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State Senator Gets Subpoena Days After FBI Probe On Sen. Ron Calderon

SACRAMENTO (AP) — One of the state Senate's top Democrats said Friday that he has been subpoenaed by a federal grand jury, days after another senator's Capitol offices were searched by the FBI.

Sen. Kevin de Leon, D-Los Angeles, said he was served with the subpoena on Thursday, but it was not clear whether the development was related to the FBI raid earlier this week.

"I've communicated to the U.S. Attorney's office my willingness to cooperate fully," de Leon said in a statement. "The U.S. Attorney's office has asked that the details of their inquiry remain confidential. I intend to honor that request."

The subpoena came two days after the FBI raided two Sacramento offices assigned to Sen. Ron Calderon, a Democrat from Montebello. Subpoenas of other lawmakers, aides and lobbyists had been expected as part of the investigation into the business and political dealings of Calderon and his brothers.

De Leon's chief of staff, Dan Reeves, said in response to a question that "we've been advised he is not a target of this investigation."

Neither FBI spokeswoman Laura Eimiller nor Thom Mrozek, a spokesman for the U.S. Attorney's office in Los Angeles, would comment. They also would not say whether more subpoenas are being issued, citing the secrecy of grand jury proceedings.

De Leon represents the 22nd Senate District in Los Angeles County. This year he became the first Latino to chair the powerful Senate Appropriations Committee, and he is considered a leading candidate to replace Senate President Pro Tem Darrell Steinberg, D-Sacramento, who is termed out of office after next year.

Rhys Williams, a spokesman for Senate Democrats, said he was unaware of any other senators being served. Spokesmen for Assembly Republicans and Democrats said they also did not know of any subpoenas to lawmakers or staff.

The Associated Press reported Thursday that the FBI began seeking information about Ron Calderon and his brother Tom, a former state assemblyman, as long ago as 2005.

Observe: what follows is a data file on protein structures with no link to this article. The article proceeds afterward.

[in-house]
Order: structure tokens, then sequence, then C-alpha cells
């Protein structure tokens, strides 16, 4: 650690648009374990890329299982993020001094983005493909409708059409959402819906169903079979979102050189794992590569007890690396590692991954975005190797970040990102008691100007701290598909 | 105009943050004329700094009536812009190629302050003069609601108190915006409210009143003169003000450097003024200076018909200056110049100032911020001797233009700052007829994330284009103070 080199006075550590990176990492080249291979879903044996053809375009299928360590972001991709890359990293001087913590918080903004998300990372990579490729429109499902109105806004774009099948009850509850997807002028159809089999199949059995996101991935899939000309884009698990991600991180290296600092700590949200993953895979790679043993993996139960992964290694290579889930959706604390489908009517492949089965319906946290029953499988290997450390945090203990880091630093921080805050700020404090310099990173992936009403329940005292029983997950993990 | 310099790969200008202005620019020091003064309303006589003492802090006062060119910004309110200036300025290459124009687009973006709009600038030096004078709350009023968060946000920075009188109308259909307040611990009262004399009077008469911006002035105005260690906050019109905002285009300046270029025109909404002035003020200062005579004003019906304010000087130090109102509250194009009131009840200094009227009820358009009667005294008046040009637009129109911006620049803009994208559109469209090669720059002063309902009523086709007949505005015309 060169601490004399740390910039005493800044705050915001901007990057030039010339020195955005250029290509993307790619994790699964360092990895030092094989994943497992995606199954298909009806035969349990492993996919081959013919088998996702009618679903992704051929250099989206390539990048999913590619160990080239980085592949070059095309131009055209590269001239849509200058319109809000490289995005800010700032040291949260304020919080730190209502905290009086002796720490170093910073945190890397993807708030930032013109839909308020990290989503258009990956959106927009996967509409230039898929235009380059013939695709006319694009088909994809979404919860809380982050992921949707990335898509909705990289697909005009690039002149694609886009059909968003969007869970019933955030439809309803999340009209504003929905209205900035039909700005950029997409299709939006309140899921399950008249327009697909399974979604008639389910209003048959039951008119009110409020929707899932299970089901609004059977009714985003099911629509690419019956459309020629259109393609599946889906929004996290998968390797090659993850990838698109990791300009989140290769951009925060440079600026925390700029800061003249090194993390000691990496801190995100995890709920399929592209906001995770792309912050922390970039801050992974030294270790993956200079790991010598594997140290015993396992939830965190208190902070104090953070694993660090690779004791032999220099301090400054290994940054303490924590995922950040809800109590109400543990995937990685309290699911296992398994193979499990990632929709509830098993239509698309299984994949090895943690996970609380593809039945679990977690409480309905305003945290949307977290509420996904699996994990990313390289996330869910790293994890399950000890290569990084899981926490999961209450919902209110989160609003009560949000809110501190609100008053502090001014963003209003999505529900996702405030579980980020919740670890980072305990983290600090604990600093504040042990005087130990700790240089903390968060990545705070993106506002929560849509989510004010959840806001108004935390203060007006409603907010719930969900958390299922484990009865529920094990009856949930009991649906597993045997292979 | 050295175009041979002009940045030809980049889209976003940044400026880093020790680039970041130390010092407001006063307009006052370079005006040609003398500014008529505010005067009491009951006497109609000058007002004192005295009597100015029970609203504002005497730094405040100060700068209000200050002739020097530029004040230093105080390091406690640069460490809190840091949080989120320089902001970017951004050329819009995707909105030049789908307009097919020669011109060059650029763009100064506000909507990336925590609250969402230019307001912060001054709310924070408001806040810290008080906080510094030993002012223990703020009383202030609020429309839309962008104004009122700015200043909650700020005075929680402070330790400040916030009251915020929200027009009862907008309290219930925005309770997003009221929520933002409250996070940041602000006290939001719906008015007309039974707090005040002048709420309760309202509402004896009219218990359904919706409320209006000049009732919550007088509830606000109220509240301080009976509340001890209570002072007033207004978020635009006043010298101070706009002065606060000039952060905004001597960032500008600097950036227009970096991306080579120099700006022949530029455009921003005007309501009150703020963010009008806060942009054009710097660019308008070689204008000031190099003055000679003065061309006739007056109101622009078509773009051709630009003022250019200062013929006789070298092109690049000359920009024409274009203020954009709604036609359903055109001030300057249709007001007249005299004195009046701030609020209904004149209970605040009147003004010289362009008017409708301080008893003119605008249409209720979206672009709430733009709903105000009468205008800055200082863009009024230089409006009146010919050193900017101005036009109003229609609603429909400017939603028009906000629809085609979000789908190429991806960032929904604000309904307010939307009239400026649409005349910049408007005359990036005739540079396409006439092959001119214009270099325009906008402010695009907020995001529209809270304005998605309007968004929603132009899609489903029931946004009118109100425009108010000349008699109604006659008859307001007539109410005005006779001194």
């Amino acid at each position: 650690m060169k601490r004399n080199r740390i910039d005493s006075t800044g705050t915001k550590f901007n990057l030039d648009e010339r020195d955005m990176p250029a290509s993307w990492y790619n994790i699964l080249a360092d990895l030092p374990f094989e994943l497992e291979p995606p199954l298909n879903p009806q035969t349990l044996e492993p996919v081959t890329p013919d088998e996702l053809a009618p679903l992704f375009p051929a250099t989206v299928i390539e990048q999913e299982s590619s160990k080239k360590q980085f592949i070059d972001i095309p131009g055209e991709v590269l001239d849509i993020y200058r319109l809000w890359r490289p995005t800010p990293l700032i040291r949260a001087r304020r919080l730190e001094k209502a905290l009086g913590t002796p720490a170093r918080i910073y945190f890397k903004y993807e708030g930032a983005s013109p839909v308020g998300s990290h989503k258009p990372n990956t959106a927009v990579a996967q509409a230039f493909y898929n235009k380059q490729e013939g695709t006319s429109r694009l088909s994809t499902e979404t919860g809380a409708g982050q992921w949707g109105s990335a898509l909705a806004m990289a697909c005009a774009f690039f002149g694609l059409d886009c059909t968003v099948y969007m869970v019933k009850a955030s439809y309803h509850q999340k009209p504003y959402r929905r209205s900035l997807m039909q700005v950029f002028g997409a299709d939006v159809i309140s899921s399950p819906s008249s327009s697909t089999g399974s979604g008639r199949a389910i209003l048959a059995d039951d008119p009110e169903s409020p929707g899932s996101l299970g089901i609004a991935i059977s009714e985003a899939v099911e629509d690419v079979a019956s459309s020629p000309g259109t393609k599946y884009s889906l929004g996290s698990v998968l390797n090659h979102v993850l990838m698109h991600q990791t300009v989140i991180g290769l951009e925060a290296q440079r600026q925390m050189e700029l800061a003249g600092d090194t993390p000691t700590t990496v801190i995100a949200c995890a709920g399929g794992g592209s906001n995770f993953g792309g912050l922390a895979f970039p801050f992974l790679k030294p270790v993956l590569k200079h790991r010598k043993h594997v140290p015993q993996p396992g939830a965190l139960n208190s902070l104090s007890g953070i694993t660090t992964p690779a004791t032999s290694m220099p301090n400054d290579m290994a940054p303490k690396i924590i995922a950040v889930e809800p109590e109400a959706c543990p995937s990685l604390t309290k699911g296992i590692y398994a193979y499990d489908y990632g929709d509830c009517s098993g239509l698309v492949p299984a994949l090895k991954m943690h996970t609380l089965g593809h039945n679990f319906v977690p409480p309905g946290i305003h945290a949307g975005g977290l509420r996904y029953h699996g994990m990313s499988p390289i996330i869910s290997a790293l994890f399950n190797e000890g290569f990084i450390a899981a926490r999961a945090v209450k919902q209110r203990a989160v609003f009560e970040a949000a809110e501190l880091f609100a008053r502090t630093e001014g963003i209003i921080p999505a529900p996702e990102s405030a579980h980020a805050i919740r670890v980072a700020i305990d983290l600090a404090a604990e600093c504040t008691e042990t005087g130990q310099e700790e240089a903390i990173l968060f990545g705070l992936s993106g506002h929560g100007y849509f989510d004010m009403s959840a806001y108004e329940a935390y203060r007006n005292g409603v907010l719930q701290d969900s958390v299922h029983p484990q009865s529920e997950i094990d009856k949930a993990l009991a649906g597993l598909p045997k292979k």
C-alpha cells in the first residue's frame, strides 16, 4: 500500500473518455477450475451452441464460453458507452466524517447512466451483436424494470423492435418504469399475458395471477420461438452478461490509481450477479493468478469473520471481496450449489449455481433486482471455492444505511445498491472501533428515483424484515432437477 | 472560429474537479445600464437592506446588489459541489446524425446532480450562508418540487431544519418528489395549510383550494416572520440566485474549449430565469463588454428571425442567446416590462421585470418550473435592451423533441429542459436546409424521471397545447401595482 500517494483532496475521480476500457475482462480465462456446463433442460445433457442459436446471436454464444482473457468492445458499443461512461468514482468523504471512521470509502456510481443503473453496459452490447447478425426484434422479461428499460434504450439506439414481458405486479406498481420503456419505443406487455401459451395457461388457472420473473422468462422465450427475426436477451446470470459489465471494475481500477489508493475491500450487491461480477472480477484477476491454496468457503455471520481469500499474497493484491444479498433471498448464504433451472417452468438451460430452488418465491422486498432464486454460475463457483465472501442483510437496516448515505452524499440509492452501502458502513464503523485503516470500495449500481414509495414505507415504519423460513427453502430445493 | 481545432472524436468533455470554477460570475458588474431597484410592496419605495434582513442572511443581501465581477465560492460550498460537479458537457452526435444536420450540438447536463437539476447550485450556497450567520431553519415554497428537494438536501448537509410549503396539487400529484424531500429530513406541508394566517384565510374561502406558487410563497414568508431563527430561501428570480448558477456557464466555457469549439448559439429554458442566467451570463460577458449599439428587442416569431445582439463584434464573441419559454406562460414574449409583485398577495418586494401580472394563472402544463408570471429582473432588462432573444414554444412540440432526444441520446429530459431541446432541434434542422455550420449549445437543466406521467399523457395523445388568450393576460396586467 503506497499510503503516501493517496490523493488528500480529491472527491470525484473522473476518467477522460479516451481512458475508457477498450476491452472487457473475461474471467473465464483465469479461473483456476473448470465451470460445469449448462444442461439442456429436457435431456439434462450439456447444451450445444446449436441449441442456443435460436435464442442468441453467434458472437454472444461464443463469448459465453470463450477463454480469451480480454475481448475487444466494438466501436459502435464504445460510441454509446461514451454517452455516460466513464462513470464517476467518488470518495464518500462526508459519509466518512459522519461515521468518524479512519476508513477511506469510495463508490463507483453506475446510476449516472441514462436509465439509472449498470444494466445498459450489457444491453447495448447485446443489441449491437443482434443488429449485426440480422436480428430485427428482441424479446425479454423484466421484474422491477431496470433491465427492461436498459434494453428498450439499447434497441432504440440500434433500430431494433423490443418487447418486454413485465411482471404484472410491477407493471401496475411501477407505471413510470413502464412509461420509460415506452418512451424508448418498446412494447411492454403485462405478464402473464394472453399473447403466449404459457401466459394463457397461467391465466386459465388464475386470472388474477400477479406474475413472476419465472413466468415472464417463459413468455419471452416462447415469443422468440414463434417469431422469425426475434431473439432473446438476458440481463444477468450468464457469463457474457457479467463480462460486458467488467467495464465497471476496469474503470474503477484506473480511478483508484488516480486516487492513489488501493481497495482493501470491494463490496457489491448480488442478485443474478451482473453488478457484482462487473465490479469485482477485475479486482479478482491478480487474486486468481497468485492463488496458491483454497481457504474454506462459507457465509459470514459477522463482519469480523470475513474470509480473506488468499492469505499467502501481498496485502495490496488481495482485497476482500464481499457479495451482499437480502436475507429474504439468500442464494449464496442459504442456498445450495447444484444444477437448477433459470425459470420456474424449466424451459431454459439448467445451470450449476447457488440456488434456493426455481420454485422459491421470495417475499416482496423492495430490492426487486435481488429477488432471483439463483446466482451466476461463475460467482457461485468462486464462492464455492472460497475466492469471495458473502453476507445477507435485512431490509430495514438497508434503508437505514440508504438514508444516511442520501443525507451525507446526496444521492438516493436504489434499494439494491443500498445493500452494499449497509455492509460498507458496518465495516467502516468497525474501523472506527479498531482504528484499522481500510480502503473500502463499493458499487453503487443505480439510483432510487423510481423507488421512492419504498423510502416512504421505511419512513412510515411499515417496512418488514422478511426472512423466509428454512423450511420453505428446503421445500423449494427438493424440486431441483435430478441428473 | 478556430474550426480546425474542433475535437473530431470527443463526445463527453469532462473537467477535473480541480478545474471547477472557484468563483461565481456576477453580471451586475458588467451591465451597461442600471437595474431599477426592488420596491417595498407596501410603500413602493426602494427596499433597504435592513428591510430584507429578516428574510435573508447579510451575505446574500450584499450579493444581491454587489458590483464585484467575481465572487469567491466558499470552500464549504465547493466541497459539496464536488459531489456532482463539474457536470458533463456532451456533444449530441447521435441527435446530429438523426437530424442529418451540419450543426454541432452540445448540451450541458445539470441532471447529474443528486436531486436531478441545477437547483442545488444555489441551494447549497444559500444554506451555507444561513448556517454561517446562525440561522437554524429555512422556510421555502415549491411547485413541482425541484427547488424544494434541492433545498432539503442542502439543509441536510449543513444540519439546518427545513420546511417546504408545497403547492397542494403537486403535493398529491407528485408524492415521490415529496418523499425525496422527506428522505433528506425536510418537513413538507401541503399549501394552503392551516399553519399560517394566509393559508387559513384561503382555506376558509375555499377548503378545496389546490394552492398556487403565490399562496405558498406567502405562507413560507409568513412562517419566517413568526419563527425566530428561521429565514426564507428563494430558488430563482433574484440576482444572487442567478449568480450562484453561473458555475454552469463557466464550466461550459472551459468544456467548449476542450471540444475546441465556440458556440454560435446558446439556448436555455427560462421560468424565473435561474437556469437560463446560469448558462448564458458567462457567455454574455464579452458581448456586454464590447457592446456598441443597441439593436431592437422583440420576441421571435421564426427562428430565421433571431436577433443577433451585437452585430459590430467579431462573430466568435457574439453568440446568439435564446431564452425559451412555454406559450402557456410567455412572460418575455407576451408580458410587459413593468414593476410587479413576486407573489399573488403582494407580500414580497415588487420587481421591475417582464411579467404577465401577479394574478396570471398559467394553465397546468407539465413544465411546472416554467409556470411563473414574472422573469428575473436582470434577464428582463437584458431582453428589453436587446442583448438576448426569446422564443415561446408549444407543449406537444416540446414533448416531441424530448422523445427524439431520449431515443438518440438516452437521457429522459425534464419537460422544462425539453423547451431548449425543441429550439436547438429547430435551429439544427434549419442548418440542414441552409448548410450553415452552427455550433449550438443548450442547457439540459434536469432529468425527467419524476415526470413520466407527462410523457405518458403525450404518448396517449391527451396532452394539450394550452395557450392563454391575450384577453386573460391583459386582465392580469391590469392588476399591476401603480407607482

The FBI has revealed few details on the investigation, which became public when agents searched Ron Calderon's two offices. The search warrants are sealed so it remains unclear what authorities were seeking.

Eimiller confirmed a report in The Sacramento Bee that the FBI served search warrants in April on a hospital and a pharmacy business that employed Tom Calderon as a consultant.

Tom Calderon's attorney, Shepard Kopp, said Thursday that the FBI attempted to contact his client this week, but said he could not provide details.

Ron Calderon's attorney, Mark Geragos, said Friday that there had been no developments regarding his client. However, he would not say if his client or anyone associated with his client had been subpoenaed or questioned as part of the investigation.

Both men have denied that their clients did anything wrong.

They are part of a Southern California political dynasty that also includes another brother, Charles. All three have served in the state Legislature, and Charles' son, Ian Calderon, was elected to the Assembly last year.

Ron Calderon is considered a moderate, business-friendly Democrat. He is termed out of the Senate next year and is considering running for state controller.


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(© Copyright 2013 The Associated Press. All Rights Reserved. This material may not be published, broadcast, rewritten or redistributed.)

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